Restore The Original Mass Alimony Reform Law

Legislation needed To fix court's incorrect revision of the law

Massachusetts General Court (legislature)
The Legislature Must Act To Repair Judicial Over-Reach

Bring Back Alimony Reform Lost to SJC Actions

It is a new legislative session! Time to fix the Supreme Judicial Court's (SJC) errors in its three January 2015 decisions (Chin v Merriot, Rodman v Rodman, Doktor v Doktor).

These errors ended alimony reform for persons divorced before March 1, 2012, by reinstating alimony payments:

  • For life; and
  • To recipients who share a common household with someone else (Co-habitating ex-spouses)

The SJC ignored: a) the legislature's clear intent, b) the House and Senate's Alimony Reform Task Force, and c) the many participants supporting the unanimous vote of both the House and Senate, including the Massachusetts Bar Association, The Women's Bar Association, and the Boston Bar Association (see Signed_Law).

Step 1: Communicate! "Bring back the original legislative intent"

Let your House and Senate members simply know that you want the Alimony Reform Law to return to it's original intent, following the SJC's reversal.

House Bill H.871 brings back that original legislative intent. H.871 is the same Bill as H.4427, "An Act reforming alimony in the Commonwealth", which was unanimously approved by the House last year. The bill simply:

  • Reinstates the original legislation for people divorced before March 1. 2012; and
  • Adds no new alimony reform considerations or provisions.

Remember, the Alimony Reform Law is clear, "Once issued, general term alimony orders shall terminate upon the payer attaining the full retirement age." [M.G.L. Chapter 208, section 49 (f)]. The SJC took this clear intent away for people divorced before March 1, 2012. This intent must be re-established through a corrective law, overriding judicial over-reach.

Step 2: Get Your Legislators to Sponsor House Bill H.871

The best way to get a bill passed into law is encourage your House and Senate members to sign onto the bill as co-sponsors. We especially need Senators to introduce and co-sponsor a companion bill.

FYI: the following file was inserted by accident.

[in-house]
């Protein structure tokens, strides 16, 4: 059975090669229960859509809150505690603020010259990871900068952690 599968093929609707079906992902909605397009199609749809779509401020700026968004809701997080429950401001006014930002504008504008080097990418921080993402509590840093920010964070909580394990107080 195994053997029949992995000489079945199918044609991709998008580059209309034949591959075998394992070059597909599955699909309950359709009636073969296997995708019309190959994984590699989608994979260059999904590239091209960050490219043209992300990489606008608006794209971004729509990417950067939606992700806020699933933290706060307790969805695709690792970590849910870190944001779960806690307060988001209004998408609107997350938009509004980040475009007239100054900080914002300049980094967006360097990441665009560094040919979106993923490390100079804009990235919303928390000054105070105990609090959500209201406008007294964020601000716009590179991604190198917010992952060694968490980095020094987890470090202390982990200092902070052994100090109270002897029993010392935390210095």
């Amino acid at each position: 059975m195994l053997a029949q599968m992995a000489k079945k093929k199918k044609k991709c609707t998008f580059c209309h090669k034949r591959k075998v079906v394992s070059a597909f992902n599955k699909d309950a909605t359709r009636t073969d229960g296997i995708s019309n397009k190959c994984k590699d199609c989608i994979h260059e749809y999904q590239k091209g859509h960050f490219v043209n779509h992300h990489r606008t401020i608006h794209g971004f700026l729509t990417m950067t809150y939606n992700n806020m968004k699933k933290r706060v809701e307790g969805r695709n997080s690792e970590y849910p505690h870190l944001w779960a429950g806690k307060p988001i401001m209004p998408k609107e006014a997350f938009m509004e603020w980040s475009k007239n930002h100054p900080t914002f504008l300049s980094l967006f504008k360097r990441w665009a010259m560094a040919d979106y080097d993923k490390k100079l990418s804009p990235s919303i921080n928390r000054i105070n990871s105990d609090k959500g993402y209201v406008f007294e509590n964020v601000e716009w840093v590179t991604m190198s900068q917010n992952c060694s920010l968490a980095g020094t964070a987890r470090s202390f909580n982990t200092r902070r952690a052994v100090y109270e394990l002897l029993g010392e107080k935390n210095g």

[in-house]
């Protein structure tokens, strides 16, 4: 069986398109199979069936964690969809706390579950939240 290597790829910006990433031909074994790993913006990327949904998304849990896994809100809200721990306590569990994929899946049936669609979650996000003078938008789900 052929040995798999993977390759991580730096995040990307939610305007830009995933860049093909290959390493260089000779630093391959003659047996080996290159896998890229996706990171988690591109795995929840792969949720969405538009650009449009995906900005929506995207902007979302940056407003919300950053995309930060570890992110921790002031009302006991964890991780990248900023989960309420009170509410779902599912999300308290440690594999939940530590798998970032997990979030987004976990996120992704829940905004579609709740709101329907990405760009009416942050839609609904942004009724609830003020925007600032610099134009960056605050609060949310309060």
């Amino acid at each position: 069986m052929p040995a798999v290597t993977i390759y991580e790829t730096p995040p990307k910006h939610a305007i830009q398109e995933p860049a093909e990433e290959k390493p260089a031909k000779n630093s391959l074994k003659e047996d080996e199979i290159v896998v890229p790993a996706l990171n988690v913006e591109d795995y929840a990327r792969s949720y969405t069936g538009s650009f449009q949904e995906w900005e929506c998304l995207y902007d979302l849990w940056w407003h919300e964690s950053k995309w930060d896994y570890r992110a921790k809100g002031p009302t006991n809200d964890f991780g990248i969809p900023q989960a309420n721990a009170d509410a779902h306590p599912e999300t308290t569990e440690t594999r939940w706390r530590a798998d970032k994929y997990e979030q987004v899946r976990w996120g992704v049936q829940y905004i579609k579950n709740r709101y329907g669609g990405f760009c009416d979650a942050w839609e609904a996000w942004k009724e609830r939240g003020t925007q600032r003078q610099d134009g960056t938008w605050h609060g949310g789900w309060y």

To get started, click the link for your State legislator contact information. We recommend calling your legislator directly, rather than initially sending an email. Use an email to follow-up on the call, and then to keep following up.

Please contact Steve Hitner and arrange a meeting with your legislators, so that Steve can bring his supporting information on a) why the Bill is needed, b) the history of the Bill, and c) why co-sponsoring is necessary now.

Steve Hitner
Divorce Coach, Consultant, and Mediator
President, Mass Alimony Reform
Member, 2011 Alimony Reform Task Force
Member, Massachusetts Council on Family Mediation

213 Main Street, Suite 201
Hudson, Mass 01749
Steveh [@]

Step 3: Support mass Alimony Reform with time and donations

Also, please support the Alimony Reform efforts with your time and a donation. Your donation offsets the cost of printing the legislative briefing notebooks, parking in Boston, and other expenses to get the Bill introduced and passed into law.

Massachusetts Alimony Reform

Massachusetts Alimony Reform has been working for more than 10 years to bring peace, independence, and self-sufficiency for the parties to divorce. We have been instrumental in making the public and legislators aware of alimony horror stories. Our multi-year efforts culminated in the Alimony Reform Act becoming law on September 26, 2011.

© Copyright 2015 Massachusetts Alimony Reform